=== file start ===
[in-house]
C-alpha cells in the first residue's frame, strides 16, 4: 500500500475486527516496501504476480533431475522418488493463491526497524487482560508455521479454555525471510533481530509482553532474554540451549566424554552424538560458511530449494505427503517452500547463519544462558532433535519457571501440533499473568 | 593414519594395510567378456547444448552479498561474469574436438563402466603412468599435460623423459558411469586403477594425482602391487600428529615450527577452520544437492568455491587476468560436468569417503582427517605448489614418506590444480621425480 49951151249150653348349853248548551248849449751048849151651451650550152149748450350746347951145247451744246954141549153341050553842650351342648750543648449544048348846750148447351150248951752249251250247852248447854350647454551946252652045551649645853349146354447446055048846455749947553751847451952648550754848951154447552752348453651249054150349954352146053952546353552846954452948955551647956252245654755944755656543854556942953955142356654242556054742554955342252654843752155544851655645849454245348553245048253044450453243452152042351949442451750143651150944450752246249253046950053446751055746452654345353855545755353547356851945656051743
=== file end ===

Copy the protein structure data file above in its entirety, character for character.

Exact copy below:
[in-house]
C-alpha cells in the first residue's frame, strides 16, 4: 500500500475486527516496501504476480533431475522418488493463491526497524487482560508455521479454555525471510533481530509482553532474554540451549566424554552424538560458511530449494505427503517452500547463519544462558532433535519457571501440533499473568 | 593414519594395510567378456547444448552479498561474469574436438563402466603412468599435460623423459558411469586403477594425482602391487600428529615450527577452520544437492568455491587476468560436468569417503582427517605448489614418506590444480621425480 49951151249150653348349853248548551248849449751048849151651451650550152149748450350746347951145247451744246954141549153341050553842650351342648750543648449544048348846750148447351150248951752249251250247852248447854350647454551946252652045551649645853349146354447446055048846455749947553751847451952648550754848951154447552752348453651249054150349954352146053952546353552846954452948955551647956252245654755944755656543854556942953955142356654242556054742554955342252654843752155544851655645849454245348553245048253044450453243452152042351949442451750143651150944450752246249253046950053446751055746452654345353855545755353547356851945656051743